If an exam is done, it must include, at a minimum, motor and sensory evaluation of the lower extremities and a sphincter tone test. If neurologic deficits are present on exam, the standard of care requires imaging the spine or immediate neurosurgical consultation. Once the abscess is found it is a neurosurgical emergency, and it must be decompressed as quickly as possible.

One other point about the standard of care is to consider whether it makes sense to allege that a number of physicians were negligent in failing to diagnose the SEA. Often these cases involve patients who come to the ER numerous times, or are even admitted to the care of one or more hospitalists. On one hand, it may be hard to single out one provider as negligent, when others saw the patient too. On the other, it may be difficult to argue that five doctors were all negligent, one right after the other.


As discussed above, it’s difficult to fault an ER provider for failing to diagnose SEA in a patient with back pain but no neurologic deficits, or only the presence of sciatic pain. So unfortunately, at the point where the standard of care requires action to rule out some form of cord compression, causation becomes the major issue. With all delayed diagnosis cases, as the delay gets longer, arguments for standard of care violations get stronger, while arguments that intervention would have made a difference get weaker. The key is to hit that spot where a violation is clear, and the outcome would be demonstrably better.

Defending these cases on causation grounds can include a number of arguments, mostly focusing on making the medicine and the patient’s symptoms seem confusing. To the extent the records and symptoms are unclear or inconsistent, defense experts can highlight this muddiness. This can include whether or not symptoms are neurologic deficits or consequences of narcotic drugs, or patients’ unwillingness or inability to perform adequately in neurologic testing.

Today’s world of electronic medical records contribute to this confusion. Neurologic exams on two separate days might look oddly similar, as if the physician merely populated over the previous day’s chart. It may be unclear when a particular note was entered and accessible to subsequent a provider. And the printed record attorneys receive can be missing key information that is available to the providers at the time of the care in question, including drop down menu choices.

Defense causation experts can also highlight inconsistencies and differences of opinion in the scientific community, whether or not such inconsistencies exist. This can include testifying that they do not know – and no one can know – what the outcome would have been had early intervention occurred, or whether or not an earlier MRI would have shown the abscess. They can rely on the unknown nature of the mechanism of injury, as between mechanical, vascular, inflammatory mediators or some combination. They can argue that even after decompression, the inflammatory mediators can continue to damage the spinal cord. In addition, causation experts will often push back the time of intervention: an MRI takes three hours, then transferring the patient to a neurosurgical unit takes another two hours, then surgery itself doesn’t start until yet some other, later time. Each hour is critical to a patient’s hypothetical, cause-in-fact prognosis.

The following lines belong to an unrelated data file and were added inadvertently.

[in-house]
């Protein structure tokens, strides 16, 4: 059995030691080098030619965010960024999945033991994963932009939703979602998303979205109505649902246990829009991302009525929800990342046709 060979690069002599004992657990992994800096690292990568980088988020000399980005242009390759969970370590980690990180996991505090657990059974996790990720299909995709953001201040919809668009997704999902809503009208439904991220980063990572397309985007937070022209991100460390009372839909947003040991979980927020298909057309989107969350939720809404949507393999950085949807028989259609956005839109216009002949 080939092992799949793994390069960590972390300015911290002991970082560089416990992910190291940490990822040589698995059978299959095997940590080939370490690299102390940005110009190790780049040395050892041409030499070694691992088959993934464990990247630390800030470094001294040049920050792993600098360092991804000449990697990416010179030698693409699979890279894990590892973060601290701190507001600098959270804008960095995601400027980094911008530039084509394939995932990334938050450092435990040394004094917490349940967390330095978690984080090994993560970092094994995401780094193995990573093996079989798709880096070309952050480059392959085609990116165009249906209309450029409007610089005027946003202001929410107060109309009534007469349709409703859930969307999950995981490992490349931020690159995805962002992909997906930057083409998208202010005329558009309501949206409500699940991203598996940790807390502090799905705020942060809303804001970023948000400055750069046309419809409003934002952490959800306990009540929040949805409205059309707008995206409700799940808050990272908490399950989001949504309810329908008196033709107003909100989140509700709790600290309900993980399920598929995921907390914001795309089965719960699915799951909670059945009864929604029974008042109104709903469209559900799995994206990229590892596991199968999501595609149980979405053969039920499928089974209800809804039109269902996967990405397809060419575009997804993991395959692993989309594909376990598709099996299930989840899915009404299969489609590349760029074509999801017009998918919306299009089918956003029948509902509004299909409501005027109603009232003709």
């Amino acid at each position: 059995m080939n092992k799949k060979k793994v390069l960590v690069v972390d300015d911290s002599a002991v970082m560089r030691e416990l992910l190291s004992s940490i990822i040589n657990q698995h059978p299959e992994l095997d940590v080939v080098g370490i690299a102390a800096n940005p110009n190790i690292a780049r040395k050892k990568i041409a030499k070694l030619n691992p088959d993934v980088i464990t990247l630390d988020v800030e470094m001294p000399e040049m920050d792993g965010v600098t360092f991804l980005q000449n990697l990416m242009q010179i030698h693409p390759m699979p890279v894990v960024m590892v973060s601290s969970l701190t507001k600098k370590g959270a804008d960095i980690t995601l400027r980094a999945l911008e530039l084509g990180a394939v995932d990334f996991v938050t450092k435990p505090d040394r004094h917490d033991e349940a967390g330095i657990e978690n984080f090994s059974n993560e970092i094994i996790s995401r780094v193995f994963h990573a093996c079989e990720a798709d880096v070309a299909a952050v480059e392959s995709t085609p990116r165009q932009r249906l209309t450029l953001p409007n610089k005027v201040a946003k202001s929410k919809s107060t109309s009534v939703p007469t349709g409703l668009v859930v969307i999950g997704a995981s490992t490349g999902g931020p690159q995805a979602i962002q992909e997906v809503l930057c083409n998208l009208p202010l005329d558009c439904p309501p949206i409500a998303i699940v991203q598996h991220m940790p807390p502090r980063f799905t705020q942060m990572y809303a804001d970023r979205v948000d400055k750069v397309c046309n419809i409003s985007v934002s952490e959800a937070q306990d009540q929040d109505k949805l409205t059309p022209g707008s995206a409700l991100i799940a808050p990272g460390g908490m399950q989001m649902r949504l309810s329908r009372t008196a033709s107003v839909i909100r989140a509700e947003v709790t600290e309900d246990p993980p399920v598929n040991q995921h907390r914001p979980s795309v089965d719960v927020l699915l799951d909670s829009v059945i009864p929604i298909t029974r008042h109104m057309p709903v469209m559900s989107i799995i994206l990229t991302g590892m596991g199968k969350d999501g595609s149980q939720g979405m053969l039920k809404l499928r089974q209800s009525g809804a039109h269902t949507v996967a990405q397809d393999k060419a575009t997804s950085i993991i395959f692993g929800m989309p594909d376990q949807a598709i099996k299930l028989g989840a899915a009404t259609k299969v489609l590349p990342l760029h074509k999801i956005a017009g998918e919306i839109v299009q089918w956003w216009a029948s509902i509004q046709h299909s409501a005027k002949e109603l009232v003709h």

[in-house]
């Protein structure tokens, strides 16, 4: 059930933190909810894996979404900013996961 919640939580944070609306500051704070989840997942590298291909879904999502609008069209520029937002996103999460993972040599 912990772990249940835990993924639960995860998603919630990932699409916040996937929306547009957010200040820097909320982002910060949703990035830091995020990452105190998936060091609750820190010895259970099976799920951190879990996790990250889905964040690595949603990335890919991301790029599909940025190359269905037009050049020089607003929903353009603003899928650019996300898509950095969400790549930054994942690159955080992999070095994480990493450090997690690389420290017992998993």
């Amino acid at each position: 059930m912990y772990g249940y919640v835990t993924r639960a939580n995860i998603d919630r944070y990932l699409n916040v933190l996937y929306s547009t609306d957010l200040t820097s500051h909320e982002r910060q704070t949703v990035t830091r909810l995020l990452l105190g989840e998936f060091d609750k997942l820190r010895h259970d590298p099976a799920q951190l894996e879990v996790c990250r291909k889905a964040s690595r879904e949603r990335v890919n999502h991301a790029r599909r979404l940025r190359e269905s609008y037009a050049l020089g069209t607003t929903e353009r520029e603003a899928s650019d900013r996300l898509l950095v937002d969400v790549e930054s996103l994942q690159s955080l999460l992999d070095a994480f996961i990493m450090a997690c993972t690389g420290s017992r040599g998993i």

Blaming the patient

Defendants may also place blame on the victim, alleging that the patient misled his or her providers, or failed to inform the defendant’s employee doctors with information. For example, a patient might have had a dental procedure done in the recent past, and fail to alert his providers when asked if he had any recent surgery.


Patients who suffer serious cord compression and subsequent deficits to their lower extremities, bladder and bowel are left with a lifetime of challenges. Leaving aside the obvious inability to stand or walk, they are at increased risk for infections due to the need for catheterization, pressure ulcers, cardiac problems, osteoporosis, and myriad other complications.

Having a primary care doctor who can coordinate all of the specialty care is vital to the patient’s well being. For purposes of proving damages, a spine specialist – a neurologist, neurosurgeon, orthopedic surgeon or physiatrist with a spine specialty – will be necessary to fully articulate the patient’s current and future challenges, and work with a life care planner to explain the costs of medical care.

Sometimes, but not always, a neuropsychological evaluation can help explain a patient’s emotional distress. Often patients can be diagnosed with Adjustment disorder and depression. However, depending on the patient, it may be unnecessary.

An economist may also be useful describing any wage loss. Although the defense may argue that the patient can be retrained to do similar-paying work, it is likely that a wheelchair-bound patient would suffer from a number of barriers to successful employment, including tiring easily, spasticity that limits the number of hours one can spend in a wheelchair, and pain that necessitates narcotics, which can cloud thinking. More likely, a patient seeking to continue in the work force might need to consider self-employment, or other employment with flexible schedules, such as the ability to work from home.


Spinal epidural abscess cases can be difficult and expensive to litigate. But when a provider has the necessary information to have cord compression or SEA on the differential, and fails to rule it out quickly, the catastrophic consequences to a patient often justifies the effort.

Tyler Goldberg-Hoss, WSAJ EAGLE member, is chair of WSAJ’s New Member Committee. He is a partner with the Seattle firm Chemnick|Moen|Greenstreet, which limits its practice to representing those injured by medical malpractice.